But if heretofore unknown physics can someday explain how matter produces consciousness, that would imply the existence of a separate layer of physical existence — one beyond what we can presently observe. The conscious mind would simultaneously be part of two systems, the already-observable system of particle physics and a currently-undiscovered system of consciousness. These systems would have to consist of different properties yet never conflict. The seeming impossibility of this implies that our consciousness has the ability to operate independently of physical matter and does not arise directly from it. Consciousness is therefore an immaterial system, one that interacts with matter but is not fully dependent on it for its operation.
Another way materialists try to get around the problem of consciousness is by contending that conscious awareness and perceptions are mere illusions. This view requires us to deny our own experiences. It is also self-contradictory, for we must have the capability of consciousness in order to experience an illusion.
And there is positive evidence for the existence of the soul. Studies of near-death experiences indicate that large numbers of clinically dead people who were subsequently revived experienced perceptions beyond the capability of the inactive states of their brain. They see, hear, and learn things that they could only know if they possessed a conscious awareness independent of their bodies.This includes interactions with dead people in a supernatural realm. Remarkably, there have even been instances of people blind from birth, with no concept of sight, accurately describing what they saw during their clinical death.
This points to the existence of a supernatural being, one with the extraordinary intelligence and power needed to confer souls on humans and ensure the souls’ continued existence even after the body stops functioning.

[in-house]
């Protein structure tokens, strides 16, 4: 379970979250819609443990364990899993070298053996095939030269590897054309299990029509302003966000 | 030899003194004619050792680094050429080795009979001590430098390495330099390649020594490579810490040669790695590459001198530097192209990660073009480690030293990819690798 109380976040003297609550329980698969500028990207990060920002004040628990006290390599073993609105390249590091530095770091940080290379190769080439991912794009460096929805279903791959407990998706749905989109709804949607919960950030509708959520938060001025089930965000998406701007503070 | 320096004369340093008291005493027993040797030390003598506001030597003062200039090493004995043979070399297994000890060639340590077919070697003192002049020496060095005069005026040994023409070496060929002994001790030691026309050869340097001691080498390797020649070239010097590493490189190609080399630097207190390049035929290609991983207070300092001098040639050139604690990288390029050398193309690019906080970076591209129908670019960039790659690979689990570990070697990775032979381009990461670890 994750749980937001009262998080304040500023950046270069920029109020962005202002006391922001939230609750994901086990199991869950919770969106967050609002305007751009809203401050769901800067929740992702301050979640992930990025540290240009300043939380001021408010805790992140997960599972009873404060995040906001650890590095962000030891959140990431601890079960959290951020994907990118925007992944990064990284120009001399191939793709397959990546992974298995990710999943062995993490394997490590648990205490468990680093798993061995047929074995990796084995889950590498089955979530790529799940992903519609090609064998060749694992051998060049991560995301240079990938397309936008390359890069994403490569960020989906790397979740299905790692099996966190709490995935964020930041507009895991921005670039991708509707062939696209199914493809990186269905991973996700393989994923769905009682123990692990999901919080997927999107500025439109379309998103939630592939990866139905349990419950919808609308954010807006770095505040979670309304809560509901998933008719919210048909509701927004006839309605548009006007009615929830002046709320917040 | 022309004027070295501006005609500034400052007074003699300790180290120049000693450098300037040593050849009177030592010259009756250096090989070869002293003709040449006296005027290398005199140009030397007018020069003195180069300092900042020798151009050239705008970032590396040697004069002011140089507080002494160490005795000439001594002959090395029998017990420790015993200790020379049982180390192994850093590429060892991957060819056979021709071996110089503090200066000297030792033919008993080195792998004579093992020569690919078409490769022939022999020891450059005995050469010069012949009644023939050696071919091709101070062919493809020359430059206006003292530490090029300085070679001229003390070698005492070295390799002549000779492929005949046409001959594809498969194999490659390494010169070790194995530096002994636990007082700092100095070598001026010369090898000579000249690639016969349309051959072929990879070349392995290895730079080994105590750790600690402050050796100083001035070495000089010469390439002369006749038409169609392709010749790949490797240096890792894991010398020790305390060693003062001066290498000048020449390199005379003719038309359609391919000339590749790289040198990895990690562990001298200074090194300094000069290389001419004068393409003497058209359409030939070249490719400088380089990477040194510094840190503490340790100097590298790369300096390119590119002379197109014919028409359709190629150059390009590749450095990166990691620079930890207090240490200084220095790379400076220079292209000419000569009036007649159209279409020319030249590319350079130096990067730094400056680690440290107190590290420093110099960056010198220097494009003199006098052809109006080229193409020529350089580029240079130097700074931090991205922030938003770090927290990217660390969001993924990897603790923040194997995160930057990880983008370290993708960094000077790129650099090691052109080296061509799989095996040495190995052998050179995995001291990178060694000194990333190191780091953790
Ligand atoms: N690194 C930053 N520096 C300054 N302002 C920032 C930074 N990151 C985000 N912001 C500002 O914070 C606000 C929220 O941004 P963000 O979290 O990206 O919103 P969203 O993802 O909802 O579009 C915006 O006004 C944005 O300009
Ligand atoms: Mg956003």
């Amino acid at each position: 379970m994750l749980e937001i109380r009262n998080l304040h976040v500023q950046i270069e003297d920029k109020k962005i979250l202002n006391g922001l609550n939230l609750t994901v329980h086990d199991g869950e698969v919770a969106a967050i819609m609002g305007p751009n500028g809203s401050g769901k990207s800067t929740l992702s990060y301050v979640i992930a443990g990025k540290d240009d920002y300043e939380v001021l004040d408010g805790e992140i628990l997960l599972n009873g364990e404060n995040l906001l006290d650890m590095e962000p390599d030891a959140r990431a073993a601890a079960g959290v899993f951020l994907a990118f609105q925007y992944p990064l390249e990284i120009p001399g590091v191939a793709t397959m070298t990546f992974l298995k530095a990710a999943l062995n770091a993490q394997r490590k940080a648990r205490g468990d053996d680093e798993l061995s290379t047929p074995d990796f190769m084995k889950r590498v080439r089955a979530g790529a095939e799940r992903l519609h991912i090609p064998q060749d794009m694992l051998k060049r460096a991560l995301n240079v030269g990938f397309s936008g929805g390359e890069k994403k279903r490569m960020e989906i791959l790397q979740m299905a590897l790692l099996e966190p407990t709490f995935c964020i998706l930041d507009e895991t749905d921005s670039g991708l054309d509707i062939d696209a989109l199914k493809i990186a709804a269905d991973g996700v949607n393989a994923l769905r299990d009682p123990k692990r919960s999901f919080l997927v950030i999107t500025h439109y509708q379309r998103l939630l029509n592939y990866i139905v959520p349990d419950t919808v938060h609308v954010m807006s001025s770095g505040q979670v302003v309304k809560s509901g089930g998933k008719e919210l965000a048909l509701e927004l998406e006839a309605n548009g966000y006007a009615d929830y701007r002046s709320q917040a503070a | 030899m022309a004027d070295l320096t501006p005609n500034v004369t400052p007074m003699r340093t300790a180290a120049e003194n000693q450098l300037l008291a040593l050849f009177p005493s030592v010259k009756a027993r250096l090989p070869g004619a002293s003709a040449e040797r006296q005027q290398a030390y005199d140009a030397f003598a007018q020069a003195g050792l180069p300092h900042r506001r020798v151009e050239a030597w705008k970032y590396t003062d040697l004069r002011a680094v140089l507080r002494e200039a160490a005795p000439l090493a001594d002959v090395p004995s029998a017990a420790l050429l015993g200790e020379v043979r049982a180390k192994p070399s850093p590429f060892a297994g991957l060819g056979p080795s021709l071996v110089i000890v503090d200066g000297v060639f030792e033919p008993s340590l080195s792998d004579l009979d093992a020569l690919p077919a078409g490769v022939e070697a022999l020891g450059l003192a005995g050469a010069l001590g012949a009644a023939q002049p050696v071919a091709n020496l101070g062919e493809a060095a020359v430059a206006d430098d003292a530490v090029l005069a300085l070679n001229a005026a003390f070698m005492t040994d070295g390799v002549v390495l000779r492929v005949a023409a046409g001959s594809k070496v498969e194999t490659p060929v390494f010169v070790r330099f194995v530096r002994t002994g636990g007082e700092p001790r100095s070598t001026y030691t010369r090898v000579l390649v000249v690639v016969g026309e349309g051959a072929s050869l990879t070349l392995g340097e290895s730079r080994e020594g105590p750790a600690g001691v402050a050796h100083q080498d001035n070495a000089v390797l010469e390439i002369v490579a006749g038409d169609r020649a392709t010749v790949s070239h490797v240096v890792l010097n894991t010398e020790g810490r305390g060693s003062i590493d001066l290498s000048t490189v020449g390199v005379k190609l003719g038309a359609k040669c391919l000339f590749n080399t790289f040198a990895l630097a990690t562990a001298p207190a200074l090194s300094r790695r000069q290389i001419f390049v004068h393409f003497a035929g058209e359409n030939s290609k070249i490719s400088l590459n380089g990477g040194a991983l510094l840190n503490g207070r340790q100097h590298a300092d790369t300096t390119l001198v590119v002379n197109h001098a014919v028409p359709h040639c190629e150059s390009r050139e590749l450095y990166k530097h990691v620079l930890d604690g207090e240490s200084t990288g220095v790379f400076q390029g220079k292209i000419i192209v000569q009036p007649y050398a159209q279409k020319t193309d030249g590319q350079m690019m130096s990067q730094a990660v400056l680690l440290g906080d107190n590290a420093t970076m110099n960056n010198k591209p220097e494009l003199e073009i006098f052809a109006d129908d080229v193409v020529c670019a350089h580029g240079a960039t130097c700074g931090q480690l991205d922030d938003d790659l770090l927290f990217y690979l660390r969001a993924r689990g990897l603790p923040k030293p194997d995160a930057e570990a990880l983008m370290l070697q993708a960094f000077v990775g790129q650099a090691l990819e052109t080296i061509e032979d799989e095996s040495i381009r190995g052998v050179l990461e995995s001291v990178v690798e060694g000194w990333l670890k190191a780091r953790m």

Yet we see no direct evidence for such activity. Why would such a being act to ensure our existence but then apparently be absent for the rest of our lives — including during horrific and unjust suffering?
Humans, as moral agents with souls, are exceptional.
It’s logical to think that our near-universal sense of what constitutes basic goodness — don’t steal or murder, be faithful and charitable — is consistent with the source of our souls. So it would seem that human suffering would also be contrary to that being’s desires. Under what circumstances would it be better for a powerful, supernatural being to do nothing to prevent suffering?
There is at least one explanation consistent with mercy, love, and justice. Somehow, suffering must not be quite as bad as it seems. It must be made right for each individual in the end, and it must be the case that preventing the suffering would impede something more important. Under the Judeo-Christian worldview, the thing that would be impeded is our free choice to want to become holy, to be reconciled to God.
While none of this is absolute proof, it is consistent with what we know and experience. It also indicates that humans, as moral agents with souls, are exceptional.
Given the stakes involved, it would be foolish to ignore these arguments. We should factor this into what we value and how we live. If God allows suffering for the sake of a greater good for each of us, not attaining that good could be catastrophic.
After all, our souls just might be eternal.
—Bruce Buff is a management consultant and the author of the scientific-spiritual thriller The Soul of the Matter. Robert J. Spitzer is the former president of Gonzaga University and author of The Soul’s Upward Yearning.